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Murder trial for real estate agent's death on track for September

Alfredo Blanco, charged with first-degree murder of real estate agent Sidney Cranston Jr., is wheeled into court at a previous hearing. His trial is scheduled for Sept. 25.

Daily Miner file photo

Alfredo Blanco, charged with first-degree murder of real estate agent Sidney Cranston Jr., is wheeled into court at a previous hearing. His trial is scheduled for Sept. 25.

KINGMAN – The first-degree murder trial for Alfredo Blanco, accused of killing real estate agent Sidney Cranston Jr., remains on track for Sept. 25, with a status conference set for May 29 and final management hearing set for Sept. 10.

Mohave Superior Court Judge Rick Lambert asked about progress on the trial during a short status conference Monday.

Jacob Chavez, representing the defendant, said he spoke with the secretary of lead defense attorney Robin Puchek, and was informed that the defense is still conducting and completing interviews.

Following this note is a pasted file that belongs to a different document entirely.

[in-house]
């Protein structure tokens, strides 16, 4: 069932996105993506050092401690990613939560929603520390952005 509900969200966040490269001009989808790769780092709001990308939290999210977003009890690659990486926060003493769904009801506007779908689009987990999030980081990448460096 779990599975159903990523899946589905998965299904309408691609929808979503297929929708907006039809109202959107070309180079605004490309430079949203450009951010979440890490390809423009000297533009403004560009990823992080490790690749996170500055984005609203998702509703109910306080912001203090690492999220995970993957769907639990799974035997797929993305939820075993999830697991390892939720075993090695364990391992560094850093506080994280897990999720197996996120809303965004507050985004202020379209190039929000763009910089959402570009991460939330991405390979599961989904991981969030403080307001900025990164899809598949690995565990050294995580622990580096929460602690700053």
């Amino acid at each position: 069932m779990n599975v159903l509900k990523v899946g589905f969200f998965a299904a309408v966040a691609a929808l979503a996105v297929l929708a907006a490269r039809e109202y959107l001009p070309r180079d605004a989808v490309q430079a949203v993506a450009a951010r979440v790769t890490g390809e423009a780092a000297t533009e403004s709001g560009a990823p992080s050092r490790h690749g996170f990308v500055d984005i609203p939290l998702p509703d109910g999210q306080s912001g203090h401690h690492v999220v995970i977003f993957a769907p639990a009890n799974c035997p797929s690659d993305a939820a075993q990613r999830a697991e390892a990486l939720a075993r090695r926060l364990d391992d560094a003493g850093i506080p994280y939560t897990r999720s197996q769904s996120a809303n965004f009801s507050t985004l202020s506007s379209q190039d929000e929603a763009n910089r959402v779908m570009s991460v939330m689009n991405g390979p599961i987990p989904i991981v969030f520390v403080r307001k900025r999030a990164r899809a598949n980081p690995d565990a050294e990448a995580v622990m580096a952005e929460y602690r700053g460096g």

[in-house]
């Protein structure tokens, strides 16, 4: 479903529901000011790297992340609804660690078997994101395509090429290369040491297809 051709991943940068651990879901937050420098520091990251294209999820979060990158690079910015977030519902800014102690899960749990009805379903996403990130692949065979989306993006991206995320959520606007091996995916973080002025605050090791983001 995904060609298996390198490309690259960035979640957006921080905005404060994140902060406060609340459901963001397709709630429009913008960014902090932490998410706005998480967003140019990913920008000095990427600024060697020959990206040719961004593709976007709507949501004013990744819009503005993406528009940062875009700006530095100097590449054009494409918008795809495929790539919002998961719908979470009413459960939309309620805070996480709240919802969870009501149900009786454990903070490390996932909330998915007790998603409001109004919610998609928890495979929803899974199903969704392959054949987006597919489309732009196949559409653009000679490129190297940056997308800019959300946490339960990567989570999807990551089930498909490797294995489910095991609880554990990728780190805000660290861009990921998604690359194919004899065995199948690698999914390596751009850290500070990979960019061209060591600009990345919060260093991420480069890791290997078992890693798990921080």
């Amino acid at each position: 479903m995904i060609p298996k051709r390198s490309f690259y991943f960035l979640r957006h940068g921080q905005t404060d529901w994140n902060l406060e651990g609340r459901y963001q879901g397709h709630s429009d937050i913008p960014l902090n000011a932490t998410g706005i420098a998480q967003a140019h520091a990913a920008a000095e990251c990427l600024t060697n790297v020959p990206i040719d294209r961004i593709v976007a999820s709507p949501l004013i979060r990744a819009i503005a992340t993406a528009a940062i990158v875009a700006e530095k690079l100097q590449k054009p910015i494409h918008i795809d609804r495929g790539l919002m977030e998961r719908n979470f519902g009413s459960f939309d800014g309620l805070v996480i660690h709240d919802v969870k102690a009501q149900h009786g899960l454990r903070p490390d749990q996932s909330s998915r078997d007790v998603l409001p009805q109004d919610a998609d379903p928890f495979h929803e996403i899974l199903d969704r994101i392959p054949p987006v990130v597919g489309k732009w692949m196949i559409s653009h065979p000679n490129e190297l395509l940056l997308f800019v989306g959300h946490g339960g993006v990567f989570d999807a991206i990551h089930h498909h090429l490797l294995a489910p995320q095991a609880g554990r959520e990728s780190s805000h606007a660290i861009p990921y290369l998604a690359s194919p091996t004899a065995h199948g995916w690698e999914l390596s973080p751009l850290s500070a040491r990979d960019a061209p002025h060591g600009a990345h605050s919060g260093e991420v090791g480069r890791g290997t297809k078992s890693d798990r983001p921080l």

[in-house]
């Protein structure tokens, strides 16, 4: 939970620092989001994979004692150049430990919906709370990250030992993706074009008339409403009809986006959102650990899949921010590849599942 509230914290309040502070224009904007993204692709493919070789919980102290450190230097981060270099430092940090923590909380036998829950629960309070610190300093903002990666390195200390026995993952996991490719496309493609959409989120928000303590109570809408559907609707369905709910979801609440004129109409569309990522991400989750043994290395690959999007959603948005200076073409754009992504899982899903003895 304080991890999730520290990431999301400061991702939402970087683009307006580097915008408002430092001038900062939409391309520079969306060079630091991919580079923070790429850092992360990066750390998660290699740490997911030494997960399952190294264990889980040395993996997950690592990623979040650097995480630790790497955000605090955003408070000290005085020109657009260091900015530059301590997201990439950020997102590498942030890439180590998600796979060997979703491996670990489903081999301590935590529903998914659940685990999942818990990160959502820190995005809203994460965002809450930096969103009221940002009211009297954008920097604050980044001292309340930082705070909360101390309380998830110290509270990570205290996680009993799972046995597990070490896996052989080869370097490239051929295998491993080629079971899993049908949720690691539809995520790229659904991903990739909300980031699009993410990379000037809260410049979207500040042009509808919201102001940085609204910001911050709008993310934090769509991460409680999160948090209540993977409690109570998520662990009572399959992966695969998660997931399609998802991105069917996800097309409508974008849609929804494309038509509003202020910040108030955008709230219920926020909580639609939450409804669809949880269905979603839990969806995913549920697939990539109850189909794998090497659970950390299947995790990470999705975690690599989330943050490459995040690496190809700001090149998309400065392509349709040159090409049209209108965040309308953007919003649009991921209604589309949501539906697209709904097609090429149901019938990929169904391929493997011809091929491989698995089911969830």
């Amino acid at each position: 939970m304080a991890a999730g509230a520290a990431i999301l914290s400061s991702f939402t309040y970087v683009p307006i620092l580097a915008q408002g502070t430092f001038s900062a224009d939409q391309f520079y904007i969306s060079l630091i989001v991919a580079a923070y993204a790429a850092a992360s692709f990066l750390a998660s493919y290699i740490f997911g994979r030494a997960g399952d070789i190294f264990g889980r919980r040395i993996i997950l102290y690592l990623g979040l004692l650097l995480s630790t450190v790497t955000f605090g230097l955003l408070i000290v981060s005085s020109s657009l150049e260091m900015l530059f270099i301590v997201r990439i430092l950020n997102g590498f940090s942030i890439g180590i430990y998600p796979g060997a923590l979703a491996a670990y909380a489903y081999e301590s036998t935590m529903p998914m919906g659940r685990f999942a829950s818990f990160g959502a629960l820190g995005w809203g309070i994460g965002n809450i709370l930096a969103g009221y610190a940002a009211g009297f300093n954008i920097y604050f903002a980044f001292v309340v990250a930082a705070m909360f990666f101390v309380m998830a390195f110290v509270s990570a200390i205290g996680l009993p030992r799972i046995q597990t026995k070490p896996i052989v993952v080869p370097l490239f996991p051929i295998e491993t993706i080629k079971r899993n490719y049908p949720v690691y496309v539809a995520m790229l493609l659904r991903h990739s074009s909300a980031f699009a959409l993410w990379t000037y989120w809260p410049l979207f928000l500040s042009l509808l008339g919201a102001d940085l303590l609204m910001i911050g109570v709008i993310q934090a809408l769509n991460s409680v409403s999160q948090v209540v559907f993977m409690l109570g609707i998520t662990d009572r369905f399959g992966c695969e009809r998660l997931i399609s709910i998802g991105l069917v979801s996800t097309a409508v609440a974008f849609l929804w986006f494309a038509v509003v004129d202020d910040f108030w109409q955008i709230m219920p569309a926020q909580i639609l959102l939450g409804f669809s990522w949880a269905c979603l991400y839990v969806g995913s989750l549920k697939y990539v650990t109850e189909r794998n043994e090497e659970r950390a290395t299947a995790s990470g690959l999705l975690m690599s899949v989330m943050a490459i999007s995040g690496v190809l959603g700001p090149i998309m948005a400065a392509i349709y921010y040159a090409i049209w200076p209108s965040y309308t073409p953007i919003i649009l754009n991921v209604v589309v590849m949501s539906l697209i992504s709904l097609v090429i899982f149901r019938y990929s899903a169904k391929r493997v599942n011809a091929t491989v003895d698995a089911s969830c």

Meanwhile, attorney David Wayt told the judge that the prosecutor assigned to the case will file a motion in limine, which is a request that the judge exclude certain testimony and evidence during the trial.

Blanco is charged with killing Cranston in June 2015 and burying his body on a ranch about 20 miles east of Kingman. Cranston’s body was discovered in January 2017, and Blanco was arrested a couple days later at a rehabilitation home in the Phoenix area.

He has pleaded not guilty to first-degree murder, concealment of a dead body and tampering with evidence. Blanco worked for Cranston as a property manager and had collected $1,600 in rent prior to Cranston’s disappearance.

William Sanders, an acquaintance of Blanco who led police to Cranston’s body, will be one of the key witnesses. He’s charged with concealment of a dead body and tampering with physical evidence.

Judge Lambert played an 18-minute police interview with Blanco conducted at the rehab facility during an evidentiary hearing in March, and denied a motion by defense to suppress Blanco’s statements.

Puchek had argued that police tried to “trick” Blanco into confessing to the crime, and did not read his Miranda rights during what was essentially a “custodial interrogation.” At least twice during the interview, Blanco asked to have a lawyer, Puckek noted.

Lambert ruled that it was not a “custodial interrogation” because Blanco was free to end the interview at any time and leave the room, which he eventually did.